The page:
This sample works only with SQL Server 2005 and SQL Server 2008. It will not work with any version of SQL Server earlier than SQL Server 2005.
This sample program demonstrates scripting and retrieving database object dependencies. This sample provides a Windows Forms application user interface. After connecting to the selected database, the code iterates through all the user databases and builds a
tree from which various objects can be selected. When viewing a collection such as tables, the list view on the right displays a list of tables, which the user can right-click to script and get dependency information. When a table or other object is selected
in the tree, the list view displays the objects properties.
Samples are provided for educational purposes only. They are not intended to be used in a production environment and have not been tested in a production environment. Microsoft does not provide technical support for these samples. Sample applications and assemblies
should not be connected to or used with your production SQL Server database or your report server without the permission of the system administrator.
This sample requires that the following components are installed.
- .NET Framework SDK 2.0 or Microsoft Visual Studio 2005. You can obtain .NET Framework SDK free of charge. See
Installing the .NET Framework Documentation.
- The sample package and data files that it uses must be installed on the local hard disk drive.
- The AdventureWorks database must be installed.
- You must have administrative permissions on the AdventureWorks database. For more information about how to install samples, see "Installing Sample Integration Services Packages" in SQL Server Books Online.
If the code sample was installed to the default location, the sample is located in the following directory:
C:\Program Files\Microsoft SQL Server\100\Samples\Engine\Programmability\SMO\SmoScripter
The C# solution for the code sample is located in the CS directory, and the Visual Basic solution is located in the VB directory.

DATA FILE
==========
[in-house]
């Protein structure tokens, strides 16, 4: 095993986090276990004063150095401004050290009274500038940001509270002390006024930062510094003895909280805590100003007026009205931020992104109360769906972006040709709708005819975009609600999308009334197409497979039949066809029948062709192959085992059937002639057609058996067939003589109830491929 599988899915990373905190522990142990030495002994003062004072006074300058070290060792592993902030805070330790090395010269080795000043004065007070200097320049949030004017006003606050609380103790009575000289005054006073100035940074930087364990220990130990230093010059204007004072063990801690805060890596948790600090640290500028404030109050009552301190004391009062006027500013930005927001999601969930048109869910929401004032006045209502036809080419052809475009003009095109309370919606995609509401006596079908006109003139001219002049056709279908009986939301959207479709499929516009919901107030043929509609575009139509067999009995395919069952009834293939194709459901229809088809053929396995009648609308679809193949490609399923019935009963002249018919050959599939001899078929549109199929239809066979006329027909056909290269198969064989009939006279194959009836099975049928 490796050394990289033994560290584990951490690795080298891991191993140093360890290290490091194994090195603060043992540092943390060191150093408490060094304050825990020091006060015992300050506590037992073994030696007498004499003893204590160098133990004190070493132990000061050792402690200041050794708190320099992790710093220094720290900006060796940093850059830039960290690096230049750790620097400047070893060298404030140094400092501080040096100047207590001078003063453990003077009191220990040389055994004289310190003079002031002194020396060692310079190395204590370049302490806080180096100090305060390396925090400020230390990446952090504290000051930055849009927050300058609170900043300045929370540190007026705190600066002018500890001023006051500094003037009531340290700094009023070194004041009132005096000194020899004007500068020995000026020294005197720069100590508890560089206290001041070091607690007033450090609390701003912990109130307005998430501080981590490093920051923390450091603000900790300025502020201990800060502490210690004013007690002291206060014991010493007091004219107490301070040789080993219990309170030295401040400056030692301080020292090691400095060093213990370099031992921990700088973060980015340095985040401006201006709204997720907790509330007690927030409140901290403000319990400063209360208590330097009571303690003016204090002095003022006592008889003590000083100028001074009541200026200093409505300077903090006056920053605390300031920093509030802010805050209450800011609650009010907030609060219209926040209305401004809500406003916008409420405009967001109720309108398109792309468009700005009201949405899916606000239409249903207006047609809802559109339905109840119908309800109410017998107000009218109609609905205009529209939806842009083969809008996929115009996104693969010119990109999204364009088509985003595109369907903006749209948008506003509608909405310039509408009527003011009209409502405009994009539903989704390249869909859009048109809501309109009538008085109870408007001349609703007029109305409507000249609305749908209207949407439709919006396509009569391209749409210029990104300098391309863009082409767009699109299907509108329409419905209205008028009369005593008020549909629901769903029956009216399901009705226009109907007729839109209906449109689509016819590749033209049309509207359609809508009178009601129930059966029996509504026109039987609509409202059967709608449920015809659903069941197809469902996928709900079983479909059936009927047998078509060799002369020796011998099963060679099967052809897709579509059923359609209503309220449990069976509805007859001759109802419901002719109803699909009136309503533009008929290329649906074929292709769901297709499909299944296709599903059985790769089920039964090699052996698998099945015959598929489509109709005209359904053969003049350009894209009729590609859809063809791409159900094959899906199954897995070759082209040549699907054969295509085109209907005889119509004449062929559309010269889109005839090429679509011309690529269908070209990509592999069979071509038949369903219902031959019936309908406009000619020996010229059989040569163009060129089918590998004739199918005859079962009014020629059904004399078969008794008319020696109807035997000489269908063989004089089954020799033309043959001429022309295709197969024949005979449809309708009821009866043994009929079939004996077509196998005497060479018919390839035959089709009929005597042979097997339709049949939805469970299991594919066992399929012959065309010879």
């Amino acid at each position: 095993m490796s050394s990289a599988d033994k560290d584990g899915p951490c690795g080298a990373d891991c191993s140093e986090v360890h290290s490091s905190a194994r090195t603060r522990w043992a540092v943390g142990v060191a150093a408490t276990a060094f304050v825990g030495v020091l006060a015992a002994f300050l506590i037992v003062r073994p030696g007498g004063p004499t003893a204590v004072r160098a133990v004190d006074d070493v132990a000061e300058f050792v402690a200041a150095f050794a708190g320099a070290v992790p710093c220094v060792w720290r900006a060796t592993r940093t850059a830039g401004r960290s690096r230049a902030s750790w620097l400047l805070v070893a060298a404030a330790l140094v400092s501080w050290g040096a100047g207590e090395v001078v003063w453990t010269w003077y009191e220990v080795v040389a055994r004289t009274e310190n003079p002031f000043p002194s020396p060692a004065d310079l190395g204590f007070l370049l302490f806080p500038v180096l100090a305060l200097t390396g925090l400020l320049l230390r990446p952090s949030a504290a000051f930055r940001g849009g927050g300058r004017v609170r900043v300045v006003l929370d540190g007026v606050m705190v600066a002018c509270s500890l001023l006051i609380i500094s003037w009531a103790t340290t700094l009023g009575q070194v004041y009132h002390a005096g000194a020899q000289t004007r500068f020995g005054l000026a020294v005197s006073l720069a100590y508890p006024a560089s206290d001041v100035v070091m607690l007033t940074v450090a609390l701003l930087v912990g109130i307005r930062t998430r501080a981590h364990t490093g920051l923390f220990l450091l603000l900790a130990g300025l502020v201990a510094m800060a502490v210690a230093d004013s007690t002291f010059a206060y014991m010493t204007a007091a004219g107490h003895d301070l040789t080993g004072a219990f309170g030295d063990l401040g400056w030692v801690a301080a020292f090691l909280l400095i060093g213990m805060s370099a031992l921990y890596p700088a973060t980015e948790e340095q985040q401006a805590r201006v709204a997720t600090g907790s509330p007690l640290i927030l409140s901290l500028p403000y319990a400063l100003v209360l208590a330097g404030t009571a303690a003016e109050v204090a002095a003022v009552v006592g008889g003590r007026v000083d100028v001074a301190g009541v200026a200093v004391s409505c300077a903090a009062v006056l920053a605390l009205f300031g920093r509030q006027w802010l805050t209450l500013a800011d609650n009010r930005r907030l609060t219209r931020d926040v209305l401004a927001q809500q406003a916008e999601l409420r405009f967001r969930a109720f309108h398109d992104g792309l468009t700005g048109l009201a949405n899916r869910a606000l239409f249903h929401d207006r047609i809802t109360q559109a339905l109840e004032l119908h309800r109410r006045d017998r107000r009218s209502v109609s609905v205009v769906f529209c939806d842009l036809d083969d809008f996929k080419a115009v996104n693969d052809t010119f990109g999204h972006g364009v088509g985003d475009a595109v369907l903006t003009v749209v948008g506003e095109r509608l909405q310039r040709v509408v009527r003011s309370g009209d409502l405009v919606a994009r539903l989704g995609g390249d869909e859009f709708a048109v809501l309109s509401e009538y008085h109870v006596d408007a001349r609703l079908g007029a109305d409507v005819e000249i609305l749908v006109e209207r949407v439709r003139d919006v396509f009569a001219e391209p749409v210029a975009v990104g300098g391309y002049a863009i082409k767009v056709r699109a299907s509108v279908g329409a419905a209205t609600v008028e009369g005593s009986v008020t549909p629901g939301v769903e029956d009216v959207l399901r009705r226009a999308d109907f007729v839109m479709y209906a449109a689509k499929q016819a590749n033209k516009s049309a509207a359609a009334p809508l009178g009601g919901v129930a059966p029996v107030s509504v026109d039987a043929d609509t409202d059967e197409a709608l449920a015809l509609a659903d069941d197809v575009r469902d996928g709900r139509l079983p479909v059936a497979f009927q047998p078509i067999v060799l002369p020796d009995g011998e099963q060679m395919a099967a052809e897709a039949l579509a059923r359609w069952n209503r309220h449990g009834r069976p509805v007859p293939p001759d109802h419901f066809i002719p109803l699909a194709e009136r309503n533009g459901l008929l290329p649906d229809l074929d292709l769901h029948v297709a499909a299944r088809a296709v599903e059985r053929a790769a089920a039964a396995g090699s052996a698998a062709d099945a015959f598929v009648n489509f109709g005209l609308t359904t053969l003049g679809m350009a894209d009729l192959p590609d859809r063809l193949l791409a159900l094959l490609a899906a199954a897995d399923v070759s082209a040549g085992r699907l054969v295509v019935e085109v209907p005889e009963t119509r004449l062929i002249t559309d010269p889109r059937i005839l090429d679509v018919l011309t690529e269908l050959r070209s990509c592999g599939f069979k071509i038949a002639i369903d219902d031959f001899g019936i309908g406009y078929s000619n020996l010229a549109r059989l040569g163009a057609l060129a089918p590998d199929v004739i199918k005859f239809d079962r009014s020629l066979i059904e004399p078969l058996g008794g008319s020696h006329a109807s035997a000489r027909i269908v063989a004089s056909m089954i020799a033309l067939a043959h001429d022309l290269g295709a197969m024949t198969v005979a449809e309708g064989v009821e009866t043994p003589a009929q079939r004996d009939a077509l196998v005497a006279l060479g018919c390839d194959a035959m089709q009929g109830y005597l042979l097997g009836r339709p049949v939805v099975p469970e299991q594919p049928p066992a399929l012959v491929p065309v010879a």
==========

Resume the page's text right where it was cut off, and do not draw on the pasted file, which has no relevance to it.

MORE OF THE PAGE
Building the Sample
If you have not already created a strong name key file, generate the key file using the following instructions.
To generate a strong name key file
- Open a Microsoft Visual Studio 2005 command prompt. Click Start, point to
All Programs, point to Microsoft .NET Framework SDK 2.0, and then click
SDK Command Prompt.-- or --Open a Microsoft .NET Framework command prompt. Click
Start, point to All Programs, point to Microsoft .NET Framework SDK 2.0, and then click
SDK Command Prompt.
- Use the change directory command (CD) to change the current directory of the command prompt window to the folder where the samples are installed.
Note: To determine the folder where samples are located, click the Start* button, point to
All Programs, point to Microsoft SQL Server, point to Documentation and Tutorials, and then click
Samples Directory. If the default installation location was used, the samples are located in <system_drive>:\Program Files\Microsoft SQL Server\100\Samples.*
- At the command prompt, run the following command to generate the key file:
sn -k SampleKey.snk Important: For more information about the strong-name key pair, see "Security Briefs: Strong Names and Security in the .NET Framework" in the .NET Development Center on MSDN.
Building and using the sample using the Command Line Compiler
- Open a .NET Framework or Microsoft Visual Studio 2005 command prompt. Use the change directory (CD) command to change the current directory of the command prompt window to the solution directory that you want to work in.
- Type the following command to build either the C# or the Visual Basic version of the sample:
for /r %f in (*.sln) do msbuild.exe "%f"
Building and using the sample from Microsoft Visual Studio 2005 (optional)
- From the File menu in Microsoft Visual Studio 2005, click Open, click
Project, and then open SmoScripter.sln in the solution directory that you want to work in.
- Press F5, or click Start on the Debug menu to compile and run the project. © 2008 Microsoft Corporation. All rights reserved.